"I have no idea whether what TKT is doing has any impact in terms of those patents," he said. "We do not know the compound or protein they have or how they are producing it."
The lawsuit by shareholders of Genzyme Biosurgery - one of the tracking stocks eliminated last year - is going ahead after a federal judge in March refused to dismiss it. Termeer would not comment on that, but Thomas DesRosier, Genzyme's legal counsel, said the case is "taking its normal course. It will enter the substantive part of discovery and continue in that mode for the next six to 12 months."
Another issue was Myozyme (alglucosidase alfa), the enzyme-replacement therapy for Pompe disease. Termeer said he was "enormously pleased" with progress, with enrollment nearly finished in two pivotal trials and moving ahead rapidly in an observational study of about 60 patients with mild to moderate late-onset disease, which the company said would "help to define the parameters of a subsequent treatment study."
Thomas Shrader, director of health care equity research with Harris Nesbitt Gerard in New York, expressed concern about whether investigators understood the dosing.
David Meeker, Genzyme's vice president of corporate development, noted that the pivotal trials are in children under 6 months and in children between 6 months and 3 years old. The third study in late-onset patients (who are less severe cases but still typically die from respiratory failure) will help understand endpoints of other trials, Meeker said.
"For each of these [enzyme-replacement] products, we've continued to learn much more about dosing post-launch," he said. "I think we are increasingly confident we are understanding the dose in infants, and that will inform us how we intend to approach the adult population."
Guidance for profit in the second quarter, excluding special items, was predicted in the range of 39 cents to 41 cents per share, just under the consensus of 42 cents. Asked whether the company might be shooting low so as not to disappoint, Termeer was adamant.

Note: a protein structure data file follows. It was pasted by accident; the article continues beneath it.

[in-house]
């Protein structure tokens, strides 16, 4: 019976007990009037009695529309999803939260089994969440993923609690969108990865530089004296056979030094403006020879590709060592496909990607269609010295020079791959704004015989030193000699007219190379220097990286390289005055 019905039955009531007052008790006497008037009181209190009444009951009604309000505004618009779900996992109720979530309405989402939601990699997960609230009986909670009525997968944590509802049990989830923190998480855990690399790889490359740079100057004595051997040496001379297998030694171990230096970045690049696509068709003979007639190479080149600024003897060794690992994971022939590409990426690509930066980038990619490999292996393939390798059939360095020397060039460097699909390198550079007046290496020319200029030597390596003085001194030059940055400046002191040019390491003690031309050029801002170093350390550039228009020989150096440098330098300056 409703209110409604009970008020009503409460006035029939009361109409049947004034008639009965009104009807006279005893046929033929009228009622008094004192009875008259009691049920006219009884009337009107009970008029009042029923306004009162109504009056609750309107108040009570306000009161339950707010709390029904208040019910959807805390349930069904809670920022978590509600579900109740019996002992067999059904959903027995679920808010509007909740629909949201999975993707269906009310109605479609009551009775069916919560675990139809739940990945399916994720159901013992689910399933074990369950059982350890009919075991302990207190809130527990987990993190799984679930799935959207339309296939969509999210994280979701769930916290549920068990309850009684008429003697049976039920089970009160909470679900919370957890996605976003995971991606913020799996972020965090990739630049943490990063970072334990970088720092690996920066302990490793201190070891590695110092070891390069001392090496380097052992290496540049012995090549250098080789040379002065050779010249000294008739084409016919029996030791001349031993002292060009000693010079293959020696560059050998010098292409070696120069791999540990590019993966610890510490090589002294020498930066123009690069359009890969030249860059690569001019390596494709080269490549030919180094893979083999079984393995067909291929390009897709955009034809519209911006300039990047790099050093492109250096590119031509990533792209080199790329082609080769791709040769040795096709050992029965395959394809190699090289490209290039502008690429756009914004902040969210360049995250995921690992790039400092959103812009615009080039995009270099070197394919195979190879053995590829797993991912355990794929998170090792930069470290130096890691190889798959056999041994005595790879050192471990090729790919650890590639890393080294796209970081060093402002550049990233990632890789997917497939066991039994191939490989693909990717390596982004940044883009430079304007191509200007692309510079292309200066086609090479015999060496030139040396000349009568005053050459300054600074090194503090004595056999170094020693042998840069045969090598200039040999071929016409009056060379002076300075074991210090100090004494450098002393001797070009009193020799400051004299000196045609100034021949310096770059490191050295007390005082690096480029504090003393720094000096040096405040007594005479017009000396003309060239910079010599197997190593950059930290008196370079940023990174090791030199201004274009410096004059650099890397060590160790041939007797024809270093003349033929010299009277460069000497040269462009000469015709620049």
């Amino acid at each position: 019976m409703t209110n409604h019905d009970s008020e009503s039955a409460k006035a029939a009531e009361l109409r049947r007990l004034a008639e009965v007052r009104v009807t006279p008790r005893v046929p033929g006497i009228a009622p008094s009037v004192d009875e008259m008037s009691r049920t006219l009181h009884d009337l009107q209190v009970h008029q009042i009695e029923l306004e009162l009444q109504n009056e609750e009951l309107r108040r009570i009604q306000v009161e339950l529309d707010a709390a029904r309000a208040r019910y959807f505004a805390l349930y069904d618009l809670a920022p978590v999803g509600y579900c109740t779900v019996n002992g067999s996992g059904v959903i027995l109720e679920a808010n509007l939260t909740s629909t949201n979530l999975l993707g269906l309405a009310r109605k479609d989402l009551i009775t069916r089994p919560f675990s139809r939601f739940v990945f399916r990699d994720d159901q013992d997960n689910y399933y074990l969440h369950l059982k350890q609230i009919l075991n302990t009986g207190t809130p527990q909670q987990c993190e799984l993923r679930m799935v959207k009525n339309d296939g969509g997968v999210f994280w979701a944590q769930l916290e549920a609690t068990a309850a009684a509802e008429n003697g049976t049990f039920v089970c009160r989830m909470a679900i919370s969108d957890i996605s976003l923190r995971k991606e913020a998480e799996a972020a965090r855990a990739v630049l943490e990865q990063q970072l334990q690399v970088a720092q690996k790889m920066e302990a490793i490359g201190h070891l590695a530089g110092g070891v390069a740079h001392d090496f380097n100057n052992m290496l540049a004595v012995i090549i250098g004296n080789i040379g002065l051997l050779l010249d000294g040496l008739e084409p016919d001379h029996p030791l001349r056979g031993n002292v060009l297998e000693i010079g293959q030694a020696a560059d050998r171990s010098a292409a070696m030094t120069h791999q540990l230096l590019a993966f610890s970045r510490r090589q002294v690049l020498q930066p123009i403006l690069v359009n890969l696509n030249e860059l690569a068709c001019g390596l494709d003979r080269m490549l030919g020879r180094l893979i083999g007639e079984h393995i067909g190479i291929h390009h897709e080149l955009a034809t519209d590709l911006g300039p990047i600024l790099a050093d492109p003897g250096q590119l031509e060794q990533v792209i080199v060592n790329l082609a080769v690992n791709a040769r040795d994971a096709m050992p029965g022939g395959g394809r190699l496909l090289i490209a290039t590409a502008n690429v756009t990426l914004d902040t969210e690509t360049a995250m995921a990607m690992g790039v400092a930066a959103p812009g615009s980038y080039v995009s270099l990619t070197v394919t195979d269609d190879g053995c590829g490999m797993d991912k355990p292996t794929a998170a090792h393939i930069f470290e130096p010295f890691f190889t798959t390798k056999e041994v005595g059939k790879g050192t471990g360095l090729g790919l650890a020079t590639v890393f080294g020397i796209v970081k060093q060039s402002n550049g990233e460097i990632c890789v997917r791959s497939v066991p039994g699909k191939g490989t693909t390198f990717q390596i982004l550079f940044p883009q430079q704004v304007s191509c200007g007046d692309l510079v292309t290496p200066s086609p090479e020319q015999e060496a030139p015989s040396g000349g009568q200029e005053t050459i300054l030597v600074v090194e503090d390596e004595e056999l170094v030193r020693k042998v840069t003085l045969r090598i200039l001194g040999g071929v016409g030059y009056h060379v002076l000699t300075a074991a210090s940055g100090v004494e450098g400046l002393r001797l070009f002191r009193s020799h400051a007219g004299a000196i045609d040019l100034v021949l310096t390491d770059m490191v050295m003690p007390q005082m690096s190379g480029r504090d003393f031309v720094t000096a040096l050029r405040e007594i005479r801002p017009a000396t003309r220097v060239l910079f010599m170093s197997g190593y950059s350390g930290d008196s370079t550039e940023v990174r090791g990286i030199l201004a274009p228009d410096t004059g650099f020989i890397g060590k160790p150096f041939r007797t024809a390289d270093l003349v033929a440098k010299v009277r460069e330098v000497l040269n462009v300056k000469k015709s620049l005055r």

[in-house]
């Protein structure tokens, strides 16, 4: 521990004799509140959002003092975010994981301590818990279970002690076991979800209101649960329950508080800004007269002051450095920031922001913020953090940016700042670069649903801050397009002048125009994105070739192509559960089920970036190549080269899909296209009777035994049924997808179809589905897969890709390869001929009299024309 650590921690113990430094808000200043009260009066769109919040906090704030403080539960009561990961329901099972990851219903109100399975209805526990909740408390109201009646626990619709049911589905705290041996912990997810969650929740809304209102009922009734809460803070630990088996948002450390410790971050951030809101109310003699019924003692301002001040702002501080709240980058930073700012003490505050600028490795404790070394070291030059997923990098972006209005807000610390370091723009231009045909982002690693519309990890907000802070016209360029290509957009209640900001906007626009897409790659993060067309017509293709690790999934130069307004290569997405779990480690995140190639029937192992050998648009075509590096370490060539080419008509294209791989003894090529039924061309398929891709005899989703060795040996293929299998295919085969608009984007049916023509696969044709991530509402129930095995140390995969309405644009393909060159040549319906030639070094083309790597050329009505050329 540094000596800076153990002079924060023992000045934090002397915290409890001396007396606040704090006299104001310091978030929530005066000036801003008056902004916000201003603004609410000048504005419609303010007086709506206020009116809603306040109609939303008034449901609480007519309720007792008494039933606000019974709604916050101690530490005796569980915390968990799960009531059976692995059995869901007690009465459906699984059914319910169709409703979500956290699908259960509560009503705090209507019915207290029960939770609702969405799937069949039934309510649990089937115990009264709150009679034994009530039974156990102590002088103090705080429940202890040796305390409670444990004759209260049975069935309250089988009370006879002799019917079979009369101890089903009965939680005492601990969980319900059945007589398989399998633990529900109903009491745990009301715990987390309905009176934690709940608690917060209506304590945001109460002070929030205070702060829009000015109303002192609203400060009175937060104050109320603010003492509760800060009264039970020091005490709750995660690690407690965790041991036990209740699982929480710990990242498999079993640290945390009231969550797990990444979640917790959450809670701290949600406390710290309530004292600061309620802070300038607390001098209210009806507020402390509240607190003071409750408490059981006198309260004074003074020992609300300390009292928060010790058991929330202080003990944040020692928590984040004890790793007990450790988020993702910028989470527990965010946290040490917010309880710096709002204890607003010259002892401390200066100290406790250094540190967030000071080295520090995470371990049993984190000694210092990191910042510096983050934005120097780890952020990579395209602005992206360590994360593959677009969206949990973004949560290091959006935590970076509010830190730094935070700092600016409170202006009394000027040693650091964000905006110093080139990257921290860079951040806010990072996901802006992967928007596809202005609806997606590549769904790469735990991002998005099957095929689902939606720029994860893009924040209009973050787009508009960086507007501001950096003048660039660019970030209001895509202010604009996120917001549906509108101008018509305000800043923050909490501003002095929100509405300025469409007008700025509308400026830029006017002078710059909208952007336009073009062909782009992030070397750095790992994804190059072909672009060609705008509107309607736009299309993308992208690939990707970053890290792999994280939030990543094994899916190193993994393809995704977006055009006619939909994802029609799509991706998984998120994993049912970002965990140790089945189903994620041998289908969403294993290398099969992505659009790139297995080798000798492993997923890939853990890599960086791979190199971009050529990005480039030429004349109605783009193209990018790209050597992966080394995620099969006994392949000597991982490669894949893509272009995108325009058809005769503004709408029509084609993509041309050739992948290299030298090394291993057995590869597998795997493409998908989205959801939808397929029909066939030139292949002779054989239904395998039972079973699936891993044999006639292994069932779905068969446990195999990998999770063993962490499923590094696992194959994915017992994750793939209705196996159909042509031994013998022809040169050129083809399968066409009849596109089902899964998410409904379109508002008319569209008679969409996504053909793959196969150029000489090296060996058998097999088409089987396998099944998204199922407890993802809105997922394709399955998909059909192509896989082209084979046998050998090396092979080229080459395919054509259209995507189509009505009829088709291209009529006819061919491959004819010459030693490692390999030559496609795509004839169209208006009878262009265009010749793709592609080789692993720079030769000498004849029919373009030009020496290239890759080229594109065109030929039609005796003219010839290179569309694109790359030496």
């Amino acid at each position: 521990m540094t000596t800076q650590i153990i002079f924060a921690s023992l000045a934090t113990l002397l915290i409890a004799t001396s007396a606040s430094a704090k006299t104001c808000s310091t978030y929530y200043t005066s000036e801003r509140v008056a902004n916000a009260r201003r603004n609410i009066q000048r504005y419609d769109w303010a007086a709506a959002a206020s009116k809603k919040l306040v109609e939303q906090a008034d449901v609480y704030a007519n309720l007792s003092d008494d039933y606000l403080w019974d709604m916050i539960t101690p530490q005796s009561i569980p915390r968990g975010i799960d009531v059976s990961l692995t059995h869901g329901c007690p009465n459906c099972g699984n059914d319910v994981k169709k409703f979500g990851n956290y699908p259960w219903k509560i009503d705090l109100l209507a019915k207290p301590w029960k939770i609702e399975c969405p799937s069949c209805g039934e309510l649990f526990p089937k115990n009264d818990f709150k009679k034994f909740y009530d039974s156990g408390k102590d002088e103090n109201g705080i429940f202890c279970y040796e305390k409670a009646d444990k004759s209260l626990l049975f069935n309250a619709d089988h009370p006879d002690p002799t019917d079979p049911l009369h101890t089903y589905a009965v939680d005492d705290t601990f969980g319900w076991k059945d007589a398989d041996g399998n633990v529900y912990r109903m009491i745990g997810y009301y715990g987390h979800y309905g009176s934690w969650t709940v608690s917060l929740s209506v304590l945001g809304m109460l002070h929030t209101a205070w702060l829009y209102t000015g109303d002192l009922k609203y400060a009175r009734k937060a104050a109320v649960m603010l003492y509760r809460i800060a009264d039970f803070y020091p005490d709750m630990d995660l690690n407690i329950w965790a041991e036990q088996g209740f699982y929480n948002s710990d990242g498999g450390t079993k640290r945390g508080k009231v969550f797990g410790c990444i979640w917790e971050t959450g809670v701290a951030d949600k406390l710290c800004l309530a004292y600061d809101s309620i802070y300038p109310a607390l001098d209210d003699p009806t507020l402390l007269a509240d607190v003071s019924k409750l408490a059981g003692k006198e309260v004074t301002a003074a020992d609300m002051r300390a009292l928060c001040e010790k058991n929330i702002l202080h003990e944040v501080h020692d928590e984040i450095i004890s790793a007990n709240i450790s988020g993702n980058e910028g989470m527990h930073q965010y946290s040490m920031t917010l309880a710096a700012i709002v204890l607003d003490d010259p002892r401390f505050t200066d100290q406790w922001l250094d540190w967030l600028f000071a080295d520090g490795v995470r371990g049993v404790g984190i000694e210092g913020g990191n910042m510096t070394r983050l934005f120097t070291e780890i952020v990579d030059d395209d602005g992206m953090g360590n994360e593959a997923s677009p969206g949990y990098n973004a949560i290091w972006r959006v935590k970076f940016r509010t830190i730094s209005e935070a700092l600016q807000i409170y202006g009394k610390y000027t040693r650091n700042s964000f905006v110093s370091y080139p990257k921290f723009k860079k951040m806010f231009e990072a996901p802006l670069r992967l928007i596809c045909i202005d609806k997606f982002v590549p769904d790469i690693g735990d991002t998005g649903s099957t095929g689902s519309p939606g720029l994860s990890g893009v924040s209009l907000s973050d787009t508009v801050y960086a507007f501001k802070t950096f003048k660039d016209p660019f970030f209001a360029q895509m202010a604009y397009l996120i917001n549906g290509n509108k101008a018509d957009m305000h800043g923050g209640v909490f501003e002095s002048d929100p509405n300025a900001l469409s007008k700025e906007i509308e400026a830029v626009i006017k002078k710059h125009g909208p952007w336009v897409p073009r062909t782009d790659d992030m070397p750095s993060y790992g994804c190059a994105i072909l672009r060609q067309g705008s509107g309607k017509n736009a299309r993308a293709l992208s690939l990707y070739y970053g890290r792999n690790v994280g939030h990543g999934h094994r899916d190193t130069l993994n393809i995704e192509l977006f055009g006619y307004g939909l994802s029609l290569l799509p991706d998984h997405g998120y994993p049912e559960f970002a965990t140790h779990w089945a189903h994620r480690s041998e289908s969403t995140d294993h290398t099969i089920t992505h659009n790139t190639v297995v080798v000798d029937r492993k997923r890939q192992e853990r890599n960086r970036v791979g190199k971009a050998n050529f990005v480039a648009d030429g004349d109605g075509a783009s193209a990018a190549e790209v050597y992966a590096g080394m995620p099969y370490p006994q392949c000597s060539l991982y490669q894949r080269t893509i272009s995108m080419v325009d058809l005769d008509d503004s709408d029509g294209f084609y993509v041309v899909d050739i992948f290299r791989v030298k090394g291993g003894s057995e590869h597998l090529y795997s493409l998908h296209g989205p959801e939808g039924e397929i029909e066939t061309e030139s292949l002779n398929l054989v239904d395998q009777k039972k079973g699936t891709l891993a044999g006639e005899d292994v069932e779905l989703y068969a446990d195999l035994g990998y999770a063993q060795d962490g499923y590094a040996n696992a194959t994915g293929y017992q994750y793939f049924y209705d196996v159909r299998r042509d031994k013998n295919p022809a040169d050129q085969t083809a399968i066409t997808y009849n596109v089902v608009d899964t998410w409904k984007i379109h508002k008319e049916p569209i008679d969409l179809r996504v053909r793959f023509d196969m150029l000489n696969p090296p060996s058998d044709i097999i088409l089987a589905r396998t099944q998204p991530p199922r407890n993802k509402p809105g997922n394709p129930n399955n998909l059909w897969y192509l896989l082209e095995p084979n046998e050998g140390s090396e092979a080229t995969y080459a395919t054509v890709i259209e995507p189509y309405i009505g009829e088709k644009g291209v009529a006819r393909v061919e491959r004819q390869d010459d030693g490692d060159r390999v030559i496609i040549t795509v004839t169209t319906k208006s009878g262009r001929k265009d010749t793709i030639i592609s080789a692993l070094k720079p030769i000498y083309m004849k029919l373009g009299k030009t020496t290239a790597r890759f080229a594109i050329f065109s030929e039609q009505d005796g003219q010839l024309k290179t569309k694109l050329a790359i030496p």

"We don't try to be cute about it," he said, repeating the full-year guidance of $1.65 to $1.75 earnings per year.
"We also said we may well have top-line upside, but at the same time we said we want to make further investments in our programs, particularly [research and development]," he said. "We try to be as accurate as possible, particularly on the earnings side."
Raymond allowed that "there's some degree of sandbagging probably going on," but said the company most likely was just trying to give itself "wiggle room" in its estimates.
"They didn't lower guidance," he pointed out. "They'd never given second-quarter guidance."
Genzyme still plans to finish its $1 billion buyout of San Antonio-based ILEX Oncology Inc. by mid-year, around the same time that it completes taking over the Physician Services unit of New York-based Impath Inc.
Although "history will be the judge" of the ILEX deal, Raymond likened it to the 1997 takeover of Waltham, Mass.-based Geltex Pharmaceuticals Inc. for $27.5 million - the buyout through which Genzyme gained Renagel.
"I don't think anybody argues at this point that it was a bad acquisition," he said.